The American Revolution began on this day, the 19th of April, in 1775. One of the great symbols of the Revolution and of that day is the Minute Man monument that stands beside the North Bridge in Concord, Massachusetts. With one hand holding his musket and the other the handle of his plow, the Concord Minute Man represents the thousands of men, most of them farmers, who left their homes and fields on this April morning to engage the British troops that had been sent to confiscate colonial stores of arms and ammunition just a few miles west of Boston. The elite companies of local militia were trained to respond “at a minute’s warning” and so were called minutemen.
The Concord Minute Man was sculpted the great American artist (and Concord resident) Daniel Chester French (1850–1931), whose later work included the statue of Abraham Lincoln in the Lincoln memorial. The Minute Man was dedicated on the 19th of April in 1875 on the 100th anniversary of the Lexington and Concord battles, with President Ulysses Grant in attendance, and it carries on its base the first stanza of Ralph Waldo Emerson’s famous “Concord Hymn”:
By the rude bridge that arched the flood,
Their flag to April’s breeze unfurled,
Here once the embattled farmers stood
And fired the shot heard round the world.
Being able to recognize and interpret significant cultural symbols is an important skill for every homeschool student, so here’s a gallery of images to share with your students this week. You can start by checking your pocket for a Massachusetts state quarter to make this into a hands-on history lesson.
That quarter wasn’t the first time the Concord Minute Man had appeared on an American coin or stamp. In 1925, for the 150th anniversary of the Revolution, he was featured on both a commemorative half-dollar and a general issue five-cent stamp.
The Concord Minute Man is the symbol of the National Guard, who are the genuine successors of the minutemen of 1775, and you’ll see him on their insignia around the country.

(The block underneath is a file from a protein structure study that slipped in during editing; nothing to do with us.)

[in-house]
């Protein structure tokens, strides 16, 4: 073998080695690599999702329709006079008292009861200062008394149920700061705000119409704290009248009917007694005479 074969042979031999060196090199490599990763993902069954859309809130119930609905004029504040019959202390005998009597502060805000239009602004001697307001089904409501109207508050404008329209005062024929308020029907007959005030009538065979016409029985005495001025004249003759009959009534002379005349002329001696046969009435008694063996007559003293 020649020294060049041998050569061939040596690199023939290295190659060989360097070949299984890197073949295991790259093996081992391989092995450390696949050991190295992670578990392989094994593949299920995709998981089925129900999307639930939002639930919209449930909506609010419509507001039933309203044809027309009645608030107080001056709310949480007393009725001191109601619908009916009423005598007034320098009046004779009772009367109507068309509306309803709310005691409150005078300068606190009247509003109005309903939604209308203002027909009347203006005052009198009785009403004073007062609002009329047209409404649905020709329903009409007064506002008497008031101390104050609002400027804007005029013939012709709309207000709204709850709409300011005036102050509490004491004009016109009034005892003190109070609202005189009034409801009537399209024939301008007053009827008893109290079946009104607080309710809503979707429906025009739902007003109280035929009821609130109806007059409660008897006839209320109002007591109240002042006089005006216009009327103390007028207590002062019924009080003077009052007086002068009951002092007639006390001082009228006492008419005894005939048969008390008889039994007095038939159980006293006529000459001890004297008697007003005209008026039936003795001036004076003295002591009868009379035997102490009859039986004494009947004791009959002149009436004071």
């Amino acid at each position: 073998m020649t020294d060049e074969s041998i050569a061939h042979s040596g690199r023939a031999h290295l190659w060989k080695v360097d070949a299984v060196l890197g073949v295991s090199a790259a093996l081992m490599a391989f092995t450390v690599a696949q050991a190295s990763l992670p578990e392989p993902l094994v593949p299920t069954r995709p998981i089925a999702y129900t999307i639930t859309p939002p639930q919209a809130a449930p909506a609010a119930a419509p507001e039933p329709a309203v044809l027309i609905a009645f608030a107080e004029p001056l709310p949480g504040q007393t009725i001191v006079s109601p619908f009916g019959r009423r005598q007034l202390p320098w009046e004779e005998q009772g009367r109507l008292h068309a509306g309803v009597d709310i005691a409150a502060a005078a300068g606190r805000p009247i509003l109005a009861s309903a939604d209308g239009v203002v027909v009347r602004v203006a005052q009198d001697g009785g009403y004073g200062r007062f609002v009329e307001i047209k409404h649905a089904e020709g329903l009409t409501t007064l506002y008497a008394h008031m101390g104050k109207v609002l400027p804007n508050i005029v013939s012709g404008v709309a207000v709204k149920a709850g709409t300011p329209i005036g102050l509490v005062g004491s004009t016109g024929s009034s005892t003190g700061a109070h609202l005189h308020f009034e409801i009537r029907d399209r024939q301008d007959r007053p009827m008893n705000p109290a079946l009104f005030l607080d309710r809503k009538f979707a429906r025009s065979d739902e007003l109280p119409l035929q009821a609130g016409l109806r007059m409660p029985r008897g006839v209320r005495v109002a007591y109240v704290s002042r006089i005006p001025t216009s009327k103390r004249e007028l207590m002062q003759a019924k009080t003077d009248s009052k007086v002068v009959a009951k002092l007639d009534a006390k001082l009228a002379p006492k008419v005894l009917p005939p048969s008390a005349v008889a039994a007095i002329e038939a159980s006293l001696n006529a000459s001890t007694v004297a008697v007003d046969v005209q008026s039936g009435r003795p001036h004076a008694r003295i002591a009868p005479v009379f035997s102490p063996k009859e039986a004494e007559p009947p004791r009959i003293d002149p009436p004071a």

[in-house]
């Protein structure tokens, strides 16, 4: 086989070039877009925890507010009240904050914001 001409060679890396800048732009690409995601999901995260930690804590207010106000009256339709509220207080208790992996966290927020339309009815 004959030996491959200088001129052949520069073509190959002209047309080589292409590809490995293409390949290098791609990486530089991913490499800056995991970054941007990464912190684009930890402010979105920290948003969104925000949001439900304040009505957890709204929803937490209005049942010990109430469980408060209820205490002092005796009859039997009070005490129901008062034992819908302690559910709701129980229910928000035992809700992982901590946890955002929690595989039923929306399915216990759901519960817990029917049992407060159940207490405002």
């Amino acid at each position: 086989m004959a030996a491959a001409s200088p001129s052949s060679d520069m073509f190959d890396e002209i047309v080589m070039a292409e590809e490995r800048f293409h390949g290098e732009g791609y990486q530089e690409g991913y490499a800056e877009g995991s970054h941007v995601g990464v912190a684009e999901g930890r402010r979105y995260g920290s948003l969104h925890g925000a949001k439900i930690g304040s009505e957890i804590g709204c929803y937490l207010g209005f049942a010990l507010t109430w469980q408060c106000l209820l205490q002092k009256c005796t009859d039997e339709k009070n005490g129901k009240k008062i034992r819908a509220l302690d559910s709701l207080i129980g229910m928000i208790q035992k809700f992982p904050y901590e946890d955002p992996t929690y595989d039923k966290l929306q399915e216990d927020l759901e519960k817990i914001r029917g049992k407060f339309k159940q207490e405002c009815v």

The Concord Minute Man is such an American icon that your students may run into him just about anywhere — even at a pizza parlor in Oklahoma.
Every society in the world, at every point in history, has iconic images and symbols, and the Concord Minute Man has been one of ours for almost 150 years. What other historical icons and artistic images have you studied with your homeschool students this Leo Term? 😊
❡ Explore more: For a quick review of the beginning of the American Revolution, turn to page 289 in your River Houses history encyclopedia (riverhouses.org/books). 📚
❡ Artistic lives: Your recommended world almanac (riverhouses.org/books) has a long list of famous artists on pages 177–180, and that list includes famous sculptors. You’ll find Daniel Chester French right there, with the Concord Minute Man and the Lincoln Memorial listed as his most famous works, just as we noted above. If you have an art-minded student, why not pick out a name or two from that list to research each month, either online or on your next visit to your local library. 🎨
❡ Oh, the places you’ll go: Daniel Chester French’s home and art studio, “Chesterwood,” is now a public museum and sculpture garden — it’s an excellent place for any artistic homeschooler to explore.
❡ That memory may their deed redeem: This is one of our occasional posts on Homeschool Museums & Monuments and Homeschool Arts & Music. Add your name to our weekly mailing list (riverhouses.org/newsletter) and get great homeschool teaching ideas delivered right to your mailbox all through the year. 🗞